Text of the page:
I'm sure we've had this debate before. Was quite a while ago though I think...anyway, it comes down to;
    Oriented = AE
    Orientated = BE
    That is all. ; P
    One word is used (i.e."correct") in one form of English and the other in the other.
    How
    they came to be different is another story :eek:
     

    JulianStuart

    Senior Member
    English (UK then US)
    It was only to point out, in passing, that the thread we are participating in is almost as old as this forum, but the main relevance of the citation was the statement of the situation. That's just the way things are in the differences bewteen AE and BE. Any further resurrection of the discussion of the logic or correctness of one or the other does not change the essence of that summary. If anything it is inaccurate only in that it implies orientated is preferred in BE, while it would seem to be more accurate to express it as: it is orientated that is rare in AE but accepted in BE, and oriented is common in both!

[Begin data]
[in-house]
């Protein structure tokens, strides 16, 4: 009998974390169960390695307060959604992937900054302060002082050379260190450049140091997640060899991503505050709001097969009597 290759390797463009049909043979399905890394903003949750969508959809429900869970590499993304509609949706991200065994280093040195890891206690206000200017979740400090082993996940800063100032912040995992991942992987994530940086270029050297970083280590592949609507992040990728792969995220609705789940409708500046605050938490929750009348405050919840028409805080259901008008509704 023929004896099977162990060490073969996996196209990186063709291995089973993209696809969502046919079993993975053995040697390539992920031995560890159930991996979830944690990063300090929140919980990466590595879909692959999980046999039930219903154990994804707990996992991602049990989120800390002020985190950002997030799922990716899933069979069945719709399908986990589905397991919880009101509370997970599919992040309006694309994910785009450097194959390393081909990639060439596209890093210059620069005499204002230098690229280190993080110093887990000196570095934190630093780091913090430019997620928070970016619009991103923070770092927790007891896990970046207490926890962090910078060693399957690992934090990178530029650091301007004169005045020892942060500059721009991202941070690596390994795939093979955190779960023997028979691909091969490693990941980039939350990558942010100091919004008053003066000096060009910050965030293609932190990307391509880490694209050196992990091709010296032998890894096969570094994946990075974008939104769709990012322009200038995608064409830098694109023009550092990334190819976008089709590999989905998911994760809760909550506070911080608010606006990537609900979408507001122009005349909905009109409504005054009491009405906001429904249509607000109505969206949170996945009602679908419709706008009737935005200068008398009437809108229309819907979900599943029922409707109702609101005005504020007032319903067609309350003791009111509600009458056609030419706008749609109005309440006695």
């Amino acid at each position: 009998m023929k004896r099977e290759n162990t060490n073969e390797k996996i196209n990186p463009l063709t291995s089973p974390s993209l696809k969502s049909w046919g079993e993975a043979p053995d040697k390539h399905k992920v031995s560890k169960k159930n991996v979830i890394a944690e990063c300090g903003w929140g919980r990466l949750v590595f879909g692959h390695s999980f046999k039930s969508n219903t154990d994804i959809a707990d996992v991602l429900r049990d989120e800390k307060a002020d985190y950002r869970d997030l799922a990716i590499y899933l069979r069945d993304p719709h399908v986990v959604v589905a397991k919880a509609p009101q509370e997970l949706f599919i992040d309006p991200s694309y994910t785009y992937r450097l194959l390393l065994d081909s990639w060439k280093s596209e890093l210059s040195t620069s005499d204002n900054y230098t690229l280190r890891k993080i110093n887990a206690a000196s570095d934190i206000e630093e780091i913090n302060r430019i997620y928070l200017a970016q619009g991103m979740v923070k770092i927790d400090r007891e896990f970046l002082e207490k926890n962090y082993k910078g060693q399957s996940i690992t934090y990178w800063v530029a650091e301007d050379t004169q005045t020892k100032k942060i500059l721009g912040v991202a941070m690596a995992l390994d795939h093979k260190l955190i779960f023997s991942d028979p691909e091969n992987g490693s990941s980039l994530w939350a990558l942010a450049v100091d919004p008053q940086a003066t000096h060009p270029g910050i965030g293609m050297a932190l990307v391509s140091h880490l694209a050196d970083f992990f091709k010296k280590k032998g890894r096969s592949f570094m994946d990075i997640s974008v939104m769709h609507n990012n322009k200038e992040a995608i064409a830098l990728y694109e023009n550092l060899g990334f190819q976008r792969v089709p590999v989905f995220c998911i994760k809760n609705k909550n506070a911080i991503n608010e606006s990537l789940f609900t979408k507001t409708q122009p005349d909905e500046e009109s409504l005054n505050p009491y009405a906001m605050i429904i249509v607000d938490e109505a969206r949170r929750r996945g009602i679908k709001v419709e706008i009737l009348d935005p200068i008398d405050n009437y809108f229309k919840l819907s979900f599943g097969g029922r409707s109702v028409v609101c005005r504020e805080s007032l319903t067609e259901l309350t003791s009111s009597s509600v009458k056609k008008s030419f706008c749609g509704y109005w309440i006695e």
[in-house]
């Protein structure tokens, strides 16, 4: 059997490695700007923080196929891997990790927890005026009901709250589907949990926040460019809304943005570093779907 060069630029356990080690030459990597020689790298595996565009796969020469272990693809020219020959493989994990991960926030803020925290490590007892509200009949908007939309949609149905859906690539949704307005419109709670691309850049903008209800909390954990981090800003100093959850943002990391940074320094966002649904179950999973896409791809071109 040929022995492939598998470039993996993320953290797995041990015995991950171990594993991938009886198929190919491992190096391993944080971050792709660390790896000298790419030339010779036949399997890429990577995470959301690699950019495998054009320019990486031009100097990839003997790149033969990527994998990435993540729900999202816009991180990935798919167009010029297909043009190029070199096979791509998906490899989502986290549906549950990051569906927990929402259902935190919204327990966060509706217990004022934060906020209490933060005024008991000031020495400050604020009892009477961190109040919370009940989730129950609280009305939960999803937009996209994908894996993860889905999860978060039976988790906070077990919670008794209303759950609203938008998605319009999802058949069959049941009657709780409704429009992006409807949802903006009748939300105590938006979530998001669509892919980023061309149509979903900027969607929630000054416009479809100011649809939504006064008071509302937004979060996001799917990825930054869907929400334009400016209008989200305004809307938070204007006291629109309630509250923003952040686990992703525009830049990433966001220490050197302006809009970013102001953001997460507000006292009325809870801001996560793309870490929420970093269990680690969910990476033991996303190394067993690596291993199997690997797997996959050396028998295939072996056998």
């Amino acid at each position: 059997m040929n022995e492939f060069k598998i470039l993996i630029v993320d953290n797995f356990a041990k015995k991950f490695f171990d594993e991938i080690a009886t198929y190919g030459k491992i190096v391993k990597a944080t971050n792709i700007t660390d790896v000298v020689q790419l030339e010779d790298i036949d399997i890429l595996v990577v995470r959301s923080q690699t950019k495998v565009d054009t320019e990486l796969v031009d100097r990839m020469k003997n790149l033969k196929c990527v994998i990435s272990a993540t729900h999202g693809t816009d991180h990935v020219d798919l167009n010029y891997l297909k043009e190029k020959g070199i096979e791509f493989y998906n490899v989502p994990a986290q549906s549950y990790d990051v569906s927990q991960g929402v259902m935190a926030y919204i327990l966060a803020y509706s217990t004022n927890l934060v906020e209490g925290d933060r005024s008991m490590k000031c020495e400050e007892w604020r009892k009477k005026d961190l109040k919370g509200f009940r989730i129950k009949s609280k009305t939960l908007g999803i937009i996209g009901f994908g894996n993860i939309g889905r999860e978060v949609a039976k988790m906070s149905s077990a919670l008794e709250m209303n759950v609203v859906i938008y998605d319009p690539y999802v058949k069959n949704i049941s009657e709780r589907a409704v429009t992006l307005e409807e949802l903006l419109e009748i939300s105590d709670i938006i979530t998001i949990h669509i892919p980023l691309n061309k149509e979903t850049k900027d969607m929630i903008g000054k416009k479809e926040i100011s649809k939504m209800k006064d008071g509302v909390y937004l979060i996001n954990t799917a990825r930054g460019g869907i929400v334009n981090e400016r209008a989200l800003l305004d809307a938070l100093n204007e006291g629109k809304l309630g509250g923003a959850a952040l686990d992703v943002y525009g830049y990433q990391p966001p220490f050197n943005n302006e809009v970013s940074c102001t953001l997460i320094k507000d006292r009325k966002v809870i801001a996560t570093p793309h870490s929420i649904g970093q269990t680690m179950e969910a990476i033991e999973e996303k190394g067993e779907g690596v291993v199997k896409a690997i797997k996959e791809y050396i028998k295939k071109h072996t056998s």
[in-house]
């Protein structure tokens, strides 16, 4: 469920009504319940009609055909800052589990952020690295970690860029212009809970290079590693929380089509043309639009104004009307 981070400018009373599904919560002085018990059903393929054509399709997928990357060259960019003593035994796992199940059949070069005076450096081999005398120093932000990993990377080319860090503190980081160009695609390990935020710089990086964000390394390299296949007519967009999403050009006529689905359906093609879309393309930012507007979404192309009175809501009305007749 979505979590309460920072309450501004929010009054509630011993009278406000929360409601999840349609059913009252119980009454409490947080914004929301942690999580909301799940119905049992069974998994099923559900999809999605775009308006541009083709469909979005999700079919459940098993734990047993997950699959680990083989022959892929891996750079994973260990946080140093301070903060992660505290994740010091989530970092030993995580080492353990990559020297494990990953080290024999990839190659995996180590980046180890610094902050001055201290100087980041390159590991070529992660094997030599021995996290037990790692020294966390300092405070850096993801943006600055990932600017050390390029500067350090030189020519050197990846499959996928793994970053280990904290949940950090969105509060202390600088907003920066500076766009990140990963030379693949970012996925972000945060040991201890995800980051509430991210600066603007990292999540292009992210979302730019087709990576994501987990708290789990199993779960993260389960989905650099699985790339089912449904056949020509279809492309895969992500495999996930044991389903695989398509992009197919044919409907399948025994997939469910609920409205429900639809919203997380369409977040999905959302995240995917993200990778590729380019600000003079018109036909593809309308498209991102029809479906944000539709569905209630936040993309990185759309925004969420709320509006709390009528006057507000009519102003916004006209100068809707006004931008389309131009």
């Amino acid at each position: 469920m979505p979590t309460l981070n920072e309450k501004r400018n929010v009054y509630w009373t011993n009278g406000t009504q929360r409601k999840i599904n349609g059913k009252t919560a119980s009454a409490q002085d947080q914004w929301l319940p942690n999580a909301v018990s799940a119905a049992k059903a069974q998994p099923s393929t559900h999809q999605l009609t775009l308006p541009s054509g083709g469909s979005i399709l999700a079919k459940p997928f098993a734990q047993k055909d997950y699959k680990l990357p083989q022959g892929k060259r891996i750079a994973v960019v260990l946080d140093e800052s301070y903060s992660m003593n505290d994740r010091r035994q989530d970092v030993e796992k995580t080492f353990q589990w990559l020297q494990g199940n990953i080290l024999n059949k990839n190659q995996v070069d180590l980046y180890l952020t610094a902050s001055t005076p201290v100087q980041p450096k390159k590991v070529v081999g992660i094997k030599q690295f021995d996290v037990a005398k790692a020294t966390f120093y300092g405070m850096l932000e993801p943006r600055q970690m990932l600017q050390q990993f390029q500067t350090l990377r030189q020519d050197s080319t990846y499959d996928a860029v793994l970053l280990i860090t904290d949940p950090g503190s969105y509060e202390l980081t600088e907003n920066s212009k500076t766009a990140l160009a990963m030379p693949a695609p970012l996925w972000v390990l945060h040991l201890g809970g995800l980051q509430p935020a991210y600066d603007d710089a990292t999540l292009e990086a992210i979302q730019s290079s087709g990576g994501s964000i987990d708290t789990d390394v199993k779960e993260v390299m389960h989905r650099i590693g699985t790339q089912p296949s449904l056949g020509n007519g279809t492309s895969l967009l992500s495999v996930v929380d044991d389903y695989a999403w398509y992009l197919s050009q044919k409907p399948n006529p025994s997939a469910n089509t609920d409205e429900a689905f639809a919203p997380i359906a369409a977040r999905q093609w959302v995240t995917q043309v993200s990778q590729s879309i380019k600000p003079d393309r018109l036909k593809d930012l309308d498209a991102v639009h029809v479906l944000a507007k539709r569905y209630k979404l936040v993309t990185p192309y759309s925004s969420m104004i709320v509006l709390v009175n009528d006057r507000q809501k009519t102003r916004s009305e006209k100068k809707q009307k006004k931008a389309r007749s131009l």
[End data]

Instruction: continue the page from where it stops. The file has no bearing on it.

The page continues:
Funny you mention 1945 (arbitrarily or with reason, I wonder?) because it was not until around that time that oriented started to become much preferred over orientated in British English, according to the Ngram viewer from Google's extensive database of printed works - the obvious caveat being uncertainty as to how they assign a work to AE or BE :D
     

    JamesM

    Senior Member
    But as you say that is the gist of the argument...is the verb orient or orientate? Your argument is assuming orient is right and then trying to adectivize it...that's specious reasoning!

    If you accept orientation over oriention, why does orientated sound so wrong over oriented?